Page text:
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File URL: http://purl.umn.edu/169848
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Article provided by Journal of International Agricultural Trade and Development in its journal Journal of International Agricultural Trade and Development.

Volume (Year): 60 (2011)
Issue (Month): 3 ()
Pages:

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Handle: RePEc:ags:joiatd:169848
Contact details of provider: Web page: http://www.ndsu.nodak.edu/ndsu/miljkovi/

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  3. Ward, Clement E. & Lusk, Jayson L. & Dutton, Jennifer M., 2008. "Implicit Value of Retail Beef Product Attributes," Journal of Agricultural and Resource Economics, Western Agricultural Economics Association, vol. 33(3), December.
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  6. Teuber, Ramona, 2010. "Estimating the Demand for Sensory Quality – Theoretical Considerations and an Empirical Application to Specialty Coffee," Journal of International Agricultural Trade and Development, Journal of International Agricultural Trade and Development, vol. 59(3).
  7. Nganje, William E. & Kaitibie, Simeon & Wachenheim, Cheryl J. & Acquah, Emmanuel T. & Matson, Joel & Johnson, Grant, 2008. "Estimating Price Premiums for Breads Marketed as “Low-Carbohydrate Breadsâ€," Journal of Food Distribution Research, Food Distribution Research Society, vol. 39(2), July.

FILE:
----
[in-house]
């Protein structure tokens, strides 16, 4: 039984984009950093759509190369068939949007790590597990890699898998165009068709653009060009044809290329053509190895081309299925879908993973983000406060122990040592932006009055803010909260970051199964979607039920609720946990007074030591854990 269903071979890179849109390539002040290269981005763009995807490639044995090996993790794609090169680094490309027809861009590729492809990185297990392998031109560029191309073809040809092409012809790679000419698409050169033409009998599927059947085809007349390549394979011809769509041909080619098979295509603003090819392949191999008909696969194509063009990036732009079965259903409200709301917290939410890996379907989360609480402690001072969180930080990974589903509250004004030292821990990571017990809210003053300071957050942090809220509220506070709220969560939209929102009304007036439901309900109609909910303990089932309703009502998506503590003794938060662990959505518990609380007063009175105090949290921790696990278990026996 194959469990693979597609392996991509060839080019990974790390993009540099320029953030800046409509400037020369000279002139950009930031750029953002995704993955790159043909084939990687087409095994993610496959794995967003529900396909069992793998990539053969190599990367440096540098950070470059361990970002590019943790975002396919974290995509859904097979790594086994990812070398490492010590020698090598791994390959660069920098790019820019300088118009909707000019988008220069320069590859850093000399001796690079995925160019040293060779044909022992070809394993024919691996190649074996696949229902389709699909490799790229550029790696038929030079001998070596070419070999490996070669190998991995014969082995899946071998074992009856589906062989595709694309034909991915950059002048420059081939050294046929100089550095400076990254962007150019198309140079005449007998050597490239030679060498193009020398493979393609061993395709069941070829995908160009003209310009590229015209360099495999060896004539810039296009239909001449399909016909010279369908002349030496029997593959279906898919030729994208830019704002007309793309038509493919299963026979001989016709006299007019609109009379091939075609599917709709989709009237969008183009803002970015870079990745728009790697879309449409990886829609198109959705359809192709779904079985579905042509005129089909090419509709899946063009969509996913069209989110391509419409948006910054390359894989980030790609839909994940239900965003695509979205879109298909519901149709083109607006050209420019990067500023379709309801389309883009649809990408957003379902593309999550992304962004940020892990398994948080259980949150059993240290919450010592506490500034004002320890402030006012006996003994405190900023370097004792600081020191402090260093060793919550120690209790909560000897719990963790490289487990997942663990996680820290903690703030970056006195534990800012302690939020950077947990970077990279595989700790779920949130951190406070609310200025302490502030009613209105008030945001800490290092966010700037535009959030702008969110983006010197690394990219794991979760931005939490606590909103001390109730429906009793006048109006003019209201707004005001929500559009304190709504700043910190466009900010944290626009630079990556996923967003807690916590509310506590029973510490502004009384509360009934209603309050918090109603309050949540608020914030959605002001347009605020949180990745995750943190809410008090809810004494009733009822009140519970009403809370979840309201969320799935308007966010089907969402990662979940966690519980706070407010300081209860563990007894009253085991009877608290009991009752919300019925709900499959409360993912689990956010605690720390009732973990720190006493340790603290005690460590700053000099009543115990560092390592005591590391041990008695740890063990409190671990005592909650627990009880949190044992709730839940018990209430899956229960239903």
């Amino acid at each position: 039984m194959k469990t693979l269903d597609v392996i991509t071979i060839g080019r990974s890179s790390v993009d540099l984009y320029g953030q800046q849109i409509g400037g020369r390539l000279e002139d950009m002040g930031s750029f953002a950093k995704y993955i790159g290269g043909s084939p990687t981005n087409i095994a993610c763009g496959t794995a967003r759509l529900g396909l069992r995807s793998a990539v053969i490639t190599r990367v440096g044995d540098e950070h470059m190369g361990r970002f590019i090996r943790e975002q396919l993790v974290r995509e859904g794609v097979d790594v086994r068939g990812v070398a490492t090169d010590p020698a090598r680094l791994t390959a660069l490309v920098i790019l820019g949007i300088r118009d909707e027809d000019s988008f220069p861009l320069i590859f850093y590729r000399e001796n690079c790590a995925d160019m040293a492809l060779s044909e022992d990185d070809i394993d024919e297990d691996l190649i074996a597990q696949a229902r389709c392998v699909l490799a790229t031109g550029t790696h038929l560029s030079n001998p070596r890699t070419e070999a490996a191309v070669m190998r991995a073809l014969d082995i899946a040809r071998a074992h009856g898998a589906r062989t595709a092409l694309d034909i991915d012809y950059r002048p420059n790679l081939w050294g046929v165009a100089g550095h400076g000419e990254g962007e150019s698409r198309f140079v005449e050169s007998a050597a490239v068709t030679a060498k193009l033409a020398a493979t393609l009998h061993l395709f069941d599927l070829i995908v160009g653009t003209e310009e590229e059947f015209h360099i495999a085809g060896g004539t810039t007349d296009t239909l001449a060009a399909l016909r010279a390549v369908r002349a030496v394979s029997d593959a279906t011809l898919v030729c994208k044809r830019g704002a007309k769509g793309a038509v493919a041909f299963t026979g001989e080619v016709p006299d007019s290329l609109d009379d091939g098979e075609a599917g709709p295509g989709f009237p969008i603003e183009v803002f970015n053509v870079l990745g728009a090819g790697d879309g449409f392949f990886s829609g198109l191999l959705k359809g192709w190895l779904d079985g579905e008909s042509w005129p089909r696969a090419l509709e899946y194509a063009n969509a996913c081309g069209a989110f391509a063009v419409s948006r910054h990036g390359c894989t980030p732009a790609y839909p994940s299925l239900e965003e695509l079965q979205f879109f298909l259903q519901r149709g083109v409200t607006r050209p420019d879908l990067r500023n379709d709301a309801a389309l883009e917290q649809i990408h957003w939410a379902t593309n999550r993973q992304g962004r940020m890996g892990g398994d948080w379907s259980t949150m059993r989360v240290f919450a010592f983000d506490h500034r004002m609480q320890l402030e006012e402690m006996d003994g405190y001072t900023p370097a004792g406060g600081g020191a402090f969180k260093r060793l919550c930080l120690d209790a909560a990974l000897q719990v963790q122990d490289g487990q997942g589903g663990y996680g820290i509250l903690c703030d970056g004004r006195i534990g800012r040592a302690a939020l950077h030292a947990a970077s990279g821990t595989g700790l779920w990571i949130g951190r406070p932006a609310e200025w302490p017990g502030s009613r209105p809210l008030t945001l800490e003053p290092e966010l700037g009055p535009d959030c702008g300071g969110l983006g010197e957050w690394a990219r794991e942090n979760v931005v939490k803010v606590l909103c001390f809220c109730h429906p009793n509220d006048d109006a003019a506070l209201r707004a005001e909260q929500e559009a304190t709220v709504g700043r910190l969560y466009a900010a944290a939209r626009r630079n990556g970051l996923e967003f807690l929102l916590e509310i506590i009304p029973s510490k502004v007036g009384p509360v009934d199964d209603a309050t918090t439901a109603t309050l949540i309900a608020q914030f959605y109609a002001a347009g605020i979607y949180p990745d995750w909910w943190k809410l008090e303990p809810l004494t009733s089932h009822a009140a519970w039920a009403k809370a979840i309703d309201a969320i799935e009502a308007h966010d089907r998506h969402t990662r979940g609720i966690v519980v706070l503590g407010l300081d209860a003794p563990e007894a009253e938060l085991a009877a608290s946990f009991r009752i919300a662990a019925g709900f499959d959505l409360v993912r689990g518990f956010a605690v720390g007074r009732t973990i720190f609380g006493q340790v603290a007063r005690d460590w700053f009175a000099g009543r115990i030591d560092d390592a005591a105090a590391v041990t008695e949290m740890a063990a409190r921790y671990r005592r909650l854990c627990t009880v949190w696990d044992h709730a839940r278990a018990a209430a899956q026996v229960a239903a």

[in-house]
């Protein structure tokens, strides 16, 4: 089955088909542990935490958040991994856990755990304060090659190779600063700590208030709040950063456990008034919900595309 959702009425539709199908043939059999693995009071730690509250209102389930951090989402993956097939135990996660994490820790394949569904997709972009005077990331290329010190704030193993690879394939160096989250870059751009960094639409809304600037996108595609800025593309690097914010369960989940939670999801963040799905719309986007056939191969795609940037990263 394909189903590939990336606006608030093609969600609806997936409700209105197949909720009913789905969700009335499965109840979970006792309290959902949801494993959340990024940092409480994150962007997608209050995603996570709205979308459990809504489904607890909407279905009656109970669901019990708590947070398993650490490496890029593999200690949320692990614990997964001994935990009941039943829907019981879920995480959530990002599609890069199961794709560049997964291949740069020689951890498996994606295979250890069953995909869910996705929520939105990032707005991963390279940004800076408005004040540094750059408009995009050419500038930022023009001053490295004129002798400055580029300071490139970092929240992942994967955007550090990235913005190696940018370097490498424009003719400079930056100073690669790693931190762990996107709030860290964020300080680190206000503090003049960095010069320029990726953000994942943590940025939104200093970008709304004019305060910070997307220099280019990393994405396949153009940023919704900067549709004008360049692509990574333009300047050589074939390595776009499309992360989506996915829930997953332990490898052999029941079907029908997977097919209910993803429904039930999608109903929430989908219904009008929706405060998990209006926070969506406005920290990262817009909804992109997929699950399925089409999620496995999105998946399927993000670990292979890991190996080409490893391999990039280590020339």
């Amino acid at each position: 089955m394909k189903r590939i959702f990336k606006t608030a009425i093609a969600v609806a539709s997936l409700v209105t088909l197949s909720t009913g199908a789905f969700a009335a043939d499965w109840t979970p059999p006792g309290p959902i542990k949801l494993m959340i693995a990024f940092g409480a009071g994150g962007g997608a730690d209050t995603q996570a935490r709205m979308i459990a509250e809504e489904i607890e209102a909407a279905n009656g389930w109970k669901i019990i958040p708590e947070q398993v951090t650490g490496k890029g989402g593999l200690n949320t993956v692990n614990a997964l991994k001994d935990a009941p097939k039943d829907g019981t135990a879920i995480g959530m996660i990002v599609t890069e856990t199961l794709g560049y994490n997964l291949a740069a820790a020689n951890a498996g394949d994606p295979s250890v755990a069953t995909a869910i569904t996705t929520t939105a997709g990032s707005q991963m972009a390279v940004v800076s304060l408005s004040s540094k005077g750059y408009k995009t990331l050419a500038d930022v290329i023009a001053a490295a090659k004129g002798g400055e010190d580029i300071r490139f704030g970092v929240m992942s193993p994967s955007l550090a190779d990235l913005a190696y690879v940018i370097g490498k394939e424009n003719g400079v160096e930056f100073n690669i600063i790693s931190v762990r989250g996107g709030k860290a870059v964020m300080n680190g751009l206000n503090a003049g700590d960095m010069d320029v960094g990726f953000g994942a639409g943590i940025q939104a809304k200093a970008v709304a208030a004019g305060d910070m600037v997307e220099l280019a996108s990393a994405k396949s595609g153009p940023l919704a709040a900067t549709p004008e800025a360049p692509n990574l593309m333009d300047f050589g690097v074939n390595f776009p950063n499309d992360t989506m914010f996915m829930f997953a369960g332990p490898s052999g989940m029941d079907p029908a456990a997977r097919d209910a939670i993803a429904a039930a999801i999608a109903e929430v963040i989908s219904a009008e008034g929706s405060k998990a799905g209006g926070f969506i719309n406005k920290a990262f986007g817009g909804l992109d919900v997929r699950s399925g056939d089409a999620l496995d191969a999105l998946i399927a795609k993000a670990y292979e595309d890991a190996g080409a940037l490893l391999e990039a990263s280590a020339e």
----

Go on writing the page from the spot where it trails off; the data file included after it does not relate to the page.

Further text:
8. Athanasios Krystallis & Michalis Linardakis & Spyridon Mamalis, 2010. "Usefulness of the discrete choice methodology for marketing decision-making in new product development: an example from the European functional foods market," Agribusiness, John Wiley & Sons, Ltd., vol. 26(1), pages 100-121.
  9. Kamien,Morton I. & Schwartz,Nancy L., 1982. "Market Structure and Innovation," Cambridge Books, Cambridge University Press, number 9780521293853, October.
  10. Cohen, Wesley M. & Levin, Richard C., 1989. "Empirical studies of innovation and market structure," Handbook of Industrial Organization,in: R. Schmalensee & R. Willig (ed.), Handbook of Industrial Organization, edition 1, volume 2, chapter 18, pages 1059-1107 Elsevier.
  11. Claudia Roder & Roland Herrmann & John Connor, 2000. "Determinants of new product introductions in the US food industry: a panel-model approach," Applied Economics Letters, Taylor & Francis Journals, vol. 7(11), pages 743-748.
  12. Cordero, Rene, 1990. "The measurement of innovation performance in the firm: An overview," Research Policy, Elsevier, vol. 19(2), pages 185-192, April.
  13. Kubitzki, Sabine & Anders, Sven M., 2005. "Branchenspezifische Besonderheiten im Innovationsverhalten des Ernährungsgewerbes: Eine empirische Analyse des Mannheimer Innovationspanels," German Journal of Agricultural Economics, Humboldt-Universitaet zu Berlin, Department for Agricultural Economics, vol. 54(2).